Thursday, July 18, 2013

Jonathan at His Best

"a tragedy of the highest magnitude" 
In one of his most eloquent columns, (to be published in tomorrow's edition of Mishpacha Magazine) Jonathan Rosenblum - a self described Charedi; a widely read and respected columnist in both religious and secular media - has echoed much of what I have said in numerous posts about the current situation in Israel. I only wish it would have an impact on those who need it most. Unfortunately, I don’t think it will alter anything at all in how the more violent opponents of the Israeli government behave. But it should at least move most mainstream Charedim who read it that have not given this side of things any serious thought.

His heartfelt column is a response to the recent harassment of Charedi soldiers by Charedi extremists in Meah Shearim.  While other moderate Charedim like Rabbi Yitzchok Adlerstein and Rabbi Yakov Horowitz jointly expressed anguish and frustration at the acts of hate being perpetrated by people who constantly lay claim to be the holiest among us - I think Jonathan has taken this attitude to a new level, expressing not only anguish, but a decent analysis of what it is and why it is. While I may not agree with every jot and tittle of his essay, I agree with the essence of what he said.

I generally do not like to quote this extensively from a published article. But I have to make an exception here. This kind of essay is why I have always admired Jonathan, even when I disagreed with him. Sometimes strongly. Jonathan Rosenblum is an intellectually honest man. He generally does not mince words or ignore facts.

I really believe in his essential goodness… and his legitimate concern for the welfare of Klal Yisroel. The words in this essay are important – especially since they are written form a Charedi perspective – a Charedi who lives in Israel. Following are some of the key excerpts from it:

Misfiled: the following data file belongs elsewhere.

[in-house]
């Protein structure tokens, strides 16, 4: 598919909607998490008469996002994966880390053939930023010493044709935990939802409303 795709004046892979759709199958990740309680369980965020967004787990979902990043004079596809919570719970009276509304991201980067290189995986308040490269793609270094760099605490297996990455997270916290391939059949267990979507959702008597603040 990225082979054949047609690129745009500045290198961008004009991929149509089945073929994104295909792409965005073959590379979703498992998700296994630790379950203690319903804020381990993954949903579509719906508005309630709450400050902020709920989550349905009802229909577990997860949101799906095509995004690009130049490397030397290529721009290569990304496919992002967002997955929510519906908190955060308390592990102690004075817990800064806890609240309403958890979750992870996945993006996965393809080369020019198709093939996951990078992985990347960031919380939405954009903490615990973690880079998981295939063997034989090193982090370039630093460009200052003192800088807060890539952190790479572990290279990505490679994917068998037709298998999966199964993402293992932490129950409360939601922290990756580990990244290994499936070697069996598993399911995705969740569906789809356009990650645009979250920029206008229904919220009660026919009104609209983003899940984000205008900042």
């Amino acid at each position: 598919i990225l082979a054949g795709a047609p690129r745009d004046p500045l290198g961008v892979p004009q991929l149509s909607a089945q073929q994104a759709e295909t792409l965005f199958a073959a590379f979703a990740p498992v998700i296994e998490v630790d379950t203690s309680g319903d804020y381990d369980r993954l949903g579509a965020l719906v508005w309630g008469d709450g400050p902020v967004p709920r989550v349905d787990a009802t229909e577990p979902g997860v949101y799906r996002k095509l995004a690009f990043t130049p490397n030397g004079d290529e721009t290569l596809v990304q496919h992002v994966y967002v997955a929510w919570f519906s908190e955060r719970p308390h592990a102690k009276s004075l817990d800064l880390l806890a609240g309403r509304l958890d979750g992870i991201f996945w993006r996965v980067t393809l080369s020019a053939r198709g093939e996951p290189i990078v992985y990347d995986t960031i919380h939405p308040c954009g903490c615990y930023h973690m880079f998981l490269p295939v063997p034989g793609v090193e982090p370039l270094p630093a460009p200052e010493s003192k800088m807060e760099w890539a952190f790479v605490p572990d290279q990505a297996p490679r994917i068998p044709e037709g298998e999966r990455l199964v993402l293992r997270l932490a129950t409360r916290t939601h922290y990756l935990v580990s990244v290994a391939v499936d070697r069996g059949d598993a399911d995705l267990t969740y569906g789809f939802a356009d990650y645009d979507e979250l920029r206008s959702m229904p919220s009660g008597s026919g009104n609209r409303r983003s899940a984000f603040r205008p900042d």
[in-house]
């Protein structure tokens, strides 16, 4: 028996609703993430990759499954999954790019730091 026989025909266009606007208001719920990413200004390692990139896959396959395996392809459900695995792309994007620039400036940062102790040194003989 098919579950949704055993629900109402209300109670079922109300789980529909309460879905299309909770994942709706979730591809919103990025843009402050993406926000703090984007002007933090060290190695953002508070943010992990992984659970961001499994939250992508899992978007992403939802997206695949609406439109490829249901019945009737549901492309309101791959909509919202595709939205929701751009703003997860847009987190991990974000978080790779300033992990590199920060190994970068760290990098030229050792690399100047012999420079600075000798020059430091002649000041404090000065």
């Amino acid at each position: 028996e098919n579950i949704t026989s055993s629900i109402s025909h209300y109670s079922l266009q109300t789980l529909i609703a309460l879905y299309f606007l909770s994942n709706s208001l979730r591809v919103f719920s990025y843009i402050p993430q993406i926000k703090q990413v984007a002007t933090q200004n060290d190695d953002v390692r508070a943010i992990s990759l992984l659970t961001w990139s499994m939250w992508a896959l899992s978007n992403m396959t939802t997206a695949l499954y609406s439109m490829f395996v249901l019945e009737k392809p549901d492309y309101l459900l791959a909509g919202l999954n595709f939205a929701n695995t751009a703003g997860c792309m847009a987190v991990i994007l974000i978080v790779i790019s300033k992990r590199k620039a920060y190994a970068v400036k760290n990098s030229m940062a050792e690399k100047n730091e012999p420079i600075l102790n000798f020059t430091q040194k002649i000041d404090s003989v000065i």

The phenomenon of chareidi soldiers in uniform, or even out of uniform, being verbally accosted and made to feel otherwise unwanted has spread far beyond Meah Shearim. Wallposters against "chardakim" (chareidim da'at kal) can be seen in chareidi neighborhoods around the country, with religious soldiers in uniform portrayed as missionaries…. 
If today we again find such bitter divisions within the chareidi community itself, can we really hope that the sinas chinam for which we entered this long galus will soon end. 
THOSE INTERNAL DIVISIONS are the result of a confluence of three trends within the Torah community. The first is the tendency to identify ourselves with ever more narrowly defined subgroups within the community, and to look askance at all those who are outside our sub-group. 
One unfortunate by-product of the phenomenal growth of Torah Jewry in the last fifty years is the luxury of making distinctions out of fine differences. A friend who has authored several lomdishe seforim commented recently, with evident nostalgia, of the Chicago of his youth, in which there were only two categories of Jews –shomer Shabbos and not Shomer Shabbos. Yes, there were differences in religious standards between one family and another, but being "shomer Shabbos" joined them all together. Today, we focus more on what divides us... 
True, there are wide variations within the Torah community. Those variations are not themselves a cause for concern. What is of concern is the tendency to view negatively all those whose ideas and conduct are not exactly like our own.